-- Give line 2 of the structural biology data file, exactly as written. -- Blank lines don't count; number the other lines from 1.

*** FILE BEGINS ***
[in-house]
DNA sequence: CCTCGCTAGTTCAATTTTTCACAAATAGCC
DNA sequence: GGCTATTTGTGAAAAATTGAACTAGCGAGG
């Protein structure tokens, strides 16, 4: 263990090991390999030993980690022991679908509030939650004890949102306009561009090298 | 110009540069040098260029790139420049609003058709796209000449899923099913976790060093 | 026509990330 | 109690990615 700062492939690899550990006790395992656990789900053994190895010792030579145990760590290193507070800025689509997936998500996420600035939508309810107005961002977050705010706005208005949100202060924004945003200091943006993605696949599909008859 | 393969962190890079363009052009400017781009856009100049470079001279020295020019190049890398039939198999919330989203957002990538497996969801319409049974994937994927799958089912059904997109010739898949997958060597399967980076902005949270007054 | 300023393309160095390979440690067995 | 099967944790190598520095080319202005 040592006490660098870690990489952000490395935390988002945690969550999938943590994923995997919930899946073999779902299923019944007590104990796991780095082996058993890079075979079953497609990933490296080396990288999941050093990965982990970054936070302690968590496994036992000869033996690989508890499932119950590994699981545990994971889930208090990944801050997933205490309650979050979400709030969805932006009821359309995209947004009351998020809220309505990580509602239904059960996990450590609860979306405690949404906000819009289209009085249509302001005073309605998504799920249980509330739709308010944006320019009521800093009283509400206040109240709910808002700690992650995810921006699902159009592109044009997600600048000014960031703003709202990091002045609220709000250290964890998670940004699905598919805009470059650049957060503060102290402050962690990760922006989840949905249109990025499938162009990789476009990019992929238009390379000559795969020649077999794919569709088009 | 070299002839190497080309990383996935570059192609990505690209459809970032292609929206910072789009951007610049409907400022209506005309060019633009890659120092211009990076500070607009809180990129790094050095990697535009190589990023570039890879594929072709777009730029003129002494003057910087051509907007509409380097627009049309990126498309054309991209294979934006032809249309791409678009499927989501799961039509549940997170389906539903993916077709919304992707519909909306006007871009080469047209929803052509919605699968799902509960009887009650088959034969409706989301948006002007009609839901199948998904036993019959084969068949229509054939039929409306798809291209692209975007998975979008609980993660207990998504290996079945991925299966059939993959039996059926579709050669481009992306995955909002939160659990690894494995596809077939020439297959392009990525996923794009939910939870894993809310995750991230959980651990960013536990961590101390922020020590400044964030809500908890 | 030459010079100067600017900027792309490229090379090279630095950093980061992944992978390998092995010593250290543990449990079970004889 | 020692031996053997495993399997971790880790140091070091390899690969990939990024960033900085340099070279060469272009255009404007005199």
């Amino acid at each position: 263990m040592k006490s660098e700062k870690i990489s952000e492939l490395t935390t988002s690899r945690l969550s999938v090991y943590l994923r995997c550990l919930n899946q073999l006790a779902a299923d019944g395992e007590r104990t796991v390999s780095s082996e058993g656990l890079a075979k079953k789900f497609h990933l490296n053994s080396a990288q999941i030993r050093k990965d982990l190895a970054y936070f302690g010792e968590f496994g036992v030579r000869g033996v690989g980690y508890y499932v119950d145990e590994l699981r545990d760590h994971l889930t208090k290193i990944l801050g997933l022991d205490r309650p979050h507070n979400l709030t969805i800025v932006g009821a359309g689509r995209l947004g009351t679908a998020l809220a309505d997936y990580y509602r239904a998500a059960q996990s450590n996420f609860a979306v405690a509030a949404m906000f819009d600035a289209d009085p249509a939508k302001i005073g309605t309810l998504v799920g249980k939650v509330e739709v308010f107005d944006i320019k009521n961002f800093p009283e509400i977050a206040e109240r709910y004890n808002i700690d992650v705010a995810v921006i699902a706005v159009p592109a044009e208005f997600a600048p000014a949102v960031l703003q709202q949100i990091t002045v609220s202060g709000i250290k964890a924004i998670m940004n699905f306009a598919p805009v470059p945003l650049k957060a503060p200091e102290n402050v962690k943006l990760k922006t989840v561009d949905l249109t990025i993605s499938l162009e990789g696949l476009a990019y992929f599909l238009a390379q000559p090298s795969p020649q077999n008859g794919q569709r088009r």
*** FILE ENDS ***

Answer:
DNA sequence: CCTCGCTAGTTCAATTTTTCACAAATAGCC